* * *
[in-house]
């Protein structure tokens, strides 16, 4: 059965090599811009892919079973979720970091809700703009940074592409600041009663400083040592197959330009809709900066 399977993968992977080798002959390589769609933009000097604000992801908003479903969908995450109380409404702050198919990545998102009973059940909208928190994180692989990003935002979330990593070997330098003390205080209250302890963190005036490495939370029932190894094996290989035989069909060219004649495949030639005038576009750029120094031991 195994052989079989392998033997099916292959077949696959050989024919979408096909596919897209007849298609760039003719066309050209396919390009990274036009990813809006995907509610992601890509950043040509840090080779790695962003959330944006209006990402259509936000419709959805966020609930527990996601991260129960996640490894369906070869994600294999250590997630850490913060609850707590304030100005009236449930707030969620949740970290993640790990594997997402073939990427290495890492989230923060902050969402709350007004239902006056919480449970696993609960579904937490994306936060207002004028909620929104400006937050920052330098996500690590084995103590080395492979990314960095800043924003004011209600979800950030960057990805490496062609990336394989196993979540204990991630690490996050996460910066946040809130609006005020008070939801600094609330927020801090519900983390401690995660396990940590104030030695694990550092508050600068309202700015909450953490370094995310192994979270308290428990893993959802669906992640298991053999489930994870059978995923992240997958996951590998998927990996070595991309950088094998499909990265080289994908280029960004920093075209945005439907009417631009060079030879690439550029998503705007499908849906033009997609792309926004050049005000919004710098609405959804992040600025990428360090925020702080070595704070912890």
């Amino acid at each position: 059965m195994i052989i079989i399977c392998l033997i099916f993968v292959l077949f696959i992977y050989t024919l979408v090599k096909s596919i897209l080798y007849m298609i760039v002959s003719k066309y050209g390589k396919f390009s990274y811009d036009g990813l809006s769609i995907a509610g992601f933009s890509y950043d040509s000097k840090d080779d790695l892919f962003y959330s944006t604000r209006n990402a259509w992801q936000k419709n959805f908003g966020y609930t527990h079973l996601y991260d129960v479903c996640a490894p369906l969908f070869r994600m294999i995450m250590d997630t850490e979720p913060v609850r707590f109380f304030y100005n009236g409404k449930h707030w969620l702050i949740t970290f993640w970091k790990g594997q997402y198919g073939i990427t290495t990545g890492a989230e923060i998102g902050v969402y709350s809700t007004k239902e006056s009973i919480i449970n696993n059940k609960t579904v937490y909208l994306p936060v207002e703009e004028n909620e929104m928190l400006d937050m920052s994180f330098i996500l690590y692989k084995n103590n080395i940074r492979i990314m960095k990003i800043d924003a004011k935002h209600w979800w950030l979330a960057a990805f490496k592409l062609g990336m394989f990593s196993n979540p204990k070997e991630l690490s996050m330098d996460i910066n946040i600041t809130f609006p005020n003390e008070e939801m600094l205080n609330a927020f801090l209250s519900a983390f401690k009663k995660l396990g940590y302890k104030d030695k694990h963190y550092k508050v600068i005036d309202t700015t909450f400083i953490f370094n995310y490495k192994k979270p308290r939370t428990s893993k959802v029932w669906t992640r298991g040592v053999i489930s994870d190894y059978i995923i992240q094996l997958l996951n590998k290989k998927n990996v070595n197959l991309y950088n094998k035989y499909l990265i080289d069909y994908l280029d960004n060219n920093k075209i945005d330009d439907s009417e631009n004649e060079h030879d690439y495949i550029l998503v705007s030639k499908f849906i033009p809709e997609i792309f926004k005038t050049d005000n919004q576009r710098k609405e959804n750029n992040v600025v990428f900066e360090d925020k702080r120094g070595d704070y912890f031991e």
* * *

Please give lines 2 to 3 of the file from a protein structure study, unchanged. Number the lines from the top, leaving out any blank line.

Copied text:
């Protein structure tokens, strides 16, 4: 059965090599811009892919079973979720970091809700703009940074592409600041009663400083040592197959330009809709900066 399977993968992977080798002959390589769609933009000097604000992801908003479903969908995450109380409404702050198919990545998102009973059940909208928190994180692989990003935002979330990593070997330098003390205080209250302890963190005036490495939370029932190894094996290989035989069909060219004649495949030639005038576009750029120094031991 195994052989079989392998033997099916292959077949696959050989024919979408096909596919897209007849298609760039003719066309050209396919390009990274036009990813809006995907509610992601890509950043040509840090080779790695962003959330944006209006990402259509936000419709959805966020609930527990996601991260129960996640490894369906070869994600294999250590997630850490913060609850707590304030100005009236449930707030969620949740970290993640790990594997997402073939990427290495890492989230923060902050969402709350007004239902006056919480449970696993609960579904937490994306936060207002004028909620929104400006937050920052330098996500690590084995103590080395492979990314960095800043924003004011209600979800950030960057990805490496062609990336394989196993979540204990991630690490996050996460910066946040809130609006005020008070939801600094609330927020801090519900983390401690995660396990940590104030030695694990550092508050600068309202700015909450953490370094995310192994979270308290428990893993959802669906992640298991053999489930994870059978995923992240997958996951590998998927990996070595991309950088094998499909990265080289994908280029960004920093075209945005439907009417631009060079030879690439550029998503705007499908849906033009997609792309926004050049005000919004710098609405959804992040600025990428360090925020702080070595704070912890």
């Amino acid at each position: 059965m195994i052989i079989i399977c392998l033997i099916f993968v292959l077949f696959i992977y050989t024919l979408v090599k096909s596919i897209l080798y007849m298609i760039v002959s003719k066309y050209g390589k396919f390009s990274y811009d036009g990813l809006s769609i995907a509610g992601f933009s890509y950043d040509s000097k840090d080779d790695l892919f962003y959330s944006t604000r209006n990402a259509w992801q936000k419709n959805f908003g966020y609930t527990h079973l996601y991260d129960v479903c996640a490894p369906l969908f070869r994600m294999i995450m250590d997630t850490e979720p913060v609850r707590f109380f304030y100005n009236g409404k449930h707030w969620l702050i949740t970290f993640w970091k790990g594997q997402y198919g073939i990427t290495t990545g890492a989230e923060i998102g902050v969402y709350s809700t007004k239902e006056s009973i919480i449970n696993n059940k609960t579904v937490y909208l994306p936060v207002e703009e004028n909620e929104m928190l400006d937050m920052s994180f330098i996500l690590y692989k084995n103590n080395i940074r492979i990314m960095k990003i800043d924003a004011k935002h209600w979800w950030l979330a960057a990805f490496k592409l062609g990336m394989f990593s196993n979540p204990k070997e991630l690490s996050m330098d996460i910066n946040i600041t809130f609006p005020n003390e008070e939801m600094l205080n609330a927020f801090l209250s519900a983390f401690k009663k995660l396990g940590y302890k104030d030695k694990h963190y550092k508050v600068i005036d309202t700015t909450f400083i953490f370094n995310y490495k192994k979270p308290r939370t428990s893993k959802v029932w669906t992640r298991g040592v053999i489930s994870d190894y059978i995923i992240q094996l997958l996951n590998k290989k998927n990996v070595n197959l991309y950088n094998k035989y499909l990265i080289d069909y994908l280029d960004n060219n920093k075209i945005d330009d439907s009417e631009n004649e060079h030879d690439y495949i550029l998503v705007s030639k499908f849906i033009p809709e997609i792309f926004k005038t050049d005000n919004q576009r710098k609405e959804n750029n992040v600025v990428f900066e360090d925020k702080r120094g070595d704070y912890f031991e």